With 2016 behind us, it’s a great time to take stock. Maybe you already do this and have spent some time over the holidays looking back at your life over the last year, noting what you’re proud of and identifying what you want to continue to work on in the New Year.
If you are in that camp, BRAVO! For myself, I have to say there may have been two or three years in my life when I think I did that effectively.
A year is just too long for me to remember, so I try to do the taking stock thing more regularly. The thought of looking back over a whole year makes me nervous. Did I use my time wisely or did I never get to that goal that I said a year ago was really important to me? I’m just not even sure I want to know. But there is one important exception.
Your Annual Job Review
The year mark is actually perfect timing to reflect on your job, your career and consider your options. Early in my career, I discovered that the year-end timing of the review can be a perfect reminder to turn the tables and review myself, the job and my employer.
I learned this technique from a boss who was clearly overwhelmed and emotionally challenged with the performance review process. Near the end of our first year together, he said, “Here’s what I want you to do. I want you to take this form and fill it out for yourself.” It was pages long and had sections to describe various areas of my performance and rate it on a 10 point scale in every category. Was he kidding? No, he was not. He was a guy who had figured out, with seven direct reports, how to save himself a lot of time.
I did what he asked for three years. He never changed a word and he never altered a rating. I usually did very well and got a nice bonus J.
Along the way, I learned that the process of reviewing myself gave me a great opportunity to ask important questions about how I was doing, whether the job was working for me, and what else I needed to achieve my goals. From then on, I decided to take that approach every year through boss changes and job changes right up until the present. I do that by asking myself ten questions.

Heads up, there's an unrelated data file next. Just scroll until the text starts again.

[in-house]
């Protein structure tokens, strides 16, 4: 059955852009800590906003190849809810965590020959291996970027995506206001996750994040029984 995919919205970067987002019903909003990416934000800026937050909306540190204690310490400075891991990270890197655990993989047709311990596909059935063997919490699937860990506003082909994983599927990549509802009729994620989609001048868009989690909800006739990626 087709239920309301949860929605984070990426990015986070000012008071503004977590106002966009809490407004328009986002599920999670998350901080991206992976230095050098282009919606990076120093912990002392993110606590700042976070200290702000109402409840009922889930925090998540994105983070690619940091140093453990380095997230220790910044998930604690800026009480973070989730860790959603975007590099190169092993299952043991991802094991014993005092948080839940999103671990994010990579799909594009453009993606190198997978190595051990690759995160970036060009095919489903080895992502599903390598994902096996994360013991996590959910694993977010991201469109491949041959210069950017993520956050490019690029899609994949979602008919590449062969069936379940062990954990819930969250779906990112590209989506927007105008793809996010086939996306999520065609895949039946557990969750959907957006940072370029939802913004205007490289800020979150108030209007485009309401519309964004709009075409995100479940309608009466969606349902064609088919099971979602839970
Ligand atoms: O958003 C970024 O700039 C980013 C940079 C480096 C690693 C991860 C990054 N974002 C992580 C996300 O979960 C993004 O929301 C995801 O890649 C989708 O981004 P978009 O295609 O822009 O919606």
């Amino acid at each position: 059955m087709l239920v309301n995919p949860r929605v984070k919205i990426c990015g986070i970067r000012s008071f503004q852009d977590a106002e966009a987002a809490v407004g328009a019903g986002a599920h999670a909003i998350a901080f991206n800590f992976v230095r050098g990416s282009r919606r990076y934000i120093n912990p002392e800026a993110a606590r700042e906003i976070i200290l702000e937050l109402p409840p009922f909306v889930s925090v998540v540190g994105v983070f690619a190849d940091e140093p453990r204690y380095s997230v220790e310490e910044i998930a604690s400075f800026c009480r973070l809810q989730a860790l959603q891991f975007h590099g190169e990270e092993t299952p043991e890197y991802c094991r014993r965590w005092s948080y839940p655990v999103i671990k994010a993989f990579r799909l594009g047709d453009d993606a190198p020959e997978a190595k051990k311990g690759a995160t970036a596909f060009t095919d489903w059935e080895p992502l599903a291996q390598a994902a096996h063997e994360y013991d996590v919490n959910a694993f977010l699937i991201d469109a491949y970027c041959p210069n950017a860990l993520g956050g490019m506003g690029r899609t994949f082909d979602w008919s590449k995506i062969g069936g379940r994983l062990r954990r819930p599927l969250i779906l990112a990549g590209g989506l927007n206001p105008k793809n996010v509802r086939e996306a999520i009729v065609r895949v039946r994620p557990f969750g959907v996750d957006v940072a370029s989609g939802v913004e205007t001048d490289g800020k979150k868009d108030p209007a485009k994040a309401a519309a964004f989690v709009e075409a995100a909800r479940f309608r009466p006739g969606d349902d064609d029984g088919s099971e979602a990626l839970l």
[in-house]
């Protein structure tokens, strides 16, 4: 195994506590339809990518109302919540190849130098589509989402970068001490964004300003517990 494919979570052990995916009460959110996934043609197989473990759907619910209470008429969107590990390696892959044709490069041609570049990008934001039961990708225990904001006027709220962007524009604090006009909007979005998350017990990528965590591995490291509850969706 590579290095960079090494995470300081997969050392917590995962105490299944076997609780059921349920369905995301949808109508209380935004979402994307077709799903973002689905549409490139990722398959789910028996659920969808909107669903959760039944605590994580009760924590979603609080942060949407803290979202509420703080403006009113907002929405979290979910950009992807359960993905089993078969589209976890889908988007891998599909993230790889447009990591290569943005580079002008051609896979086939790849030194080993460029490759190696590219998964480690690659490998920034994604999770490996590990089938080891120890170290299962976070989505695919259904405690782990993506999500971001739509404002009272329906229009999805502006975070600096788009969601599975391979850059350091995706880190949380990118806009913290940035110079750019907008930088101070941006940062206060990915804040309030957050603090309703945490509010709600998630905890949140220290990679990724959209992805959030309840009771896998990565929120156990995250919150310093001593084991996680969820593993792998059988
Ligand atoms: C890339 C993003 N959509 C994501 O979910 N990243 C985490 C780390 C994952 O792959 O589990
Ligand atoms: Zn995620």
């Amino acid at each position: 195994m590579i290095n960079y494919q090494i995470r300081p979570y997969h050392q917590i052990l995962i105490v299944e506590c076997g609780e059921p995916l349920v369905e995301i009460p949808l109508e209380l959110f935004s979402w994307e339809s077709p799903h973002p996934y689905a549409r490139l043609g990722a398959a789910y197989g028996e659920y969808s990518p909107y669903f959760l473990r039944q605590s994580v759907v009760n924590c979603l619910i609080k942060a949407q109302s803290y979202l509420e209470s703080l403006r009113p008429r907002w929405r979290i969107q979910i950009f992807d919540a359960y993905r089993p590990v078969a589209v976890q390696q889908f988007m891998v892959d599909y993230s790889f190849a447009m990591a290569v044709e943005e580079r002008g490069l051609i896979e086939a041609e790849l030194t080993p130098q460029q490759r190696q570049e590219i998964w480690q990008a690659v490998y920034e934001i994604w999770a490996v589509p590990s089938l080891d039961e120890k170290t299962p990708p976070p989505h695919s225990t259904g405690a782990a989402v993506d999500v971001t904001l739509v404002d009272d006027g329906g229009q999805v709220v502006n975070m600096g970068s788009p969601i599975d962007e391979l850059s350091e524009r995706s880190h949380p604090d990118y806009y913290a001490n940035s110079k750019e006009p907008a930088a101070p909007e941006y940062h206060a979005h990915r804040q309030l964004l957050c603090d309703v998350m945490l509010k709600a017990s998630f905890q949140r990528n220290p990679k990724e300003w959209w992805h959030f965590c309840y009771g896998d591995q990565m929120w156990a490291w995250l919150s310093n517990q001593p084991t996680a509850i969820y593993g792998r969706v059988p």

10 Questions To Ask About Your Job
- Do I have the resources to get my job done with excellence? This means looking at technology, staffing & budget.
- Do I have a good working network of interpersonal connections within the organization? This means looking at who you know and whether you have support for accomplishing your work objectives.
- Do I have a champion? This means identifying someone or two people within your organization who believe in you and your work.
- Does my work have an impact that is measurable? If you can’t measure your contribution to the organization and the difference you make, that’s a red flag.
- How does my work contribute to the core mission of the organization? If your role isn’t directly connected to the core mission of the business that’s okay, but you should have certainty that it is valued as important to achieving corporate goals.
- Are my personal values and the corporate mission aligned? If not, you may find yourself uncomfortable and at odds with decisions you don’t control.
- Do I have friends here? This factor has been found by the Gallup Organization’s Employee Engagement Survey to be critical to our job satisfaction.
- Can I get help when I have a problem? Do you feel you are working in a vacuum, or do you have people you can call on when you get stuck?
- Am I challenged? Do you have opportunities to learn and grow? It’s critical that you keep your skills up-to-date, not just for yourself, but so you can offer exceptional performance for your employer.
- How do I feel about coming to work every day? What is your gut saying? This gets at the impact of a negative work environment, a bad boss, or unpleasant co-workers. Don’t ignore this!
At a staff meeting years ago a co-worker remarked, as we began the “good news” wrap up, that she was happy that she no longer felt she had to talk herself out of the car in the morning. Well, that got everyone’s attention!
If you feel even close to that way about your job – make 2017 the year you make a change.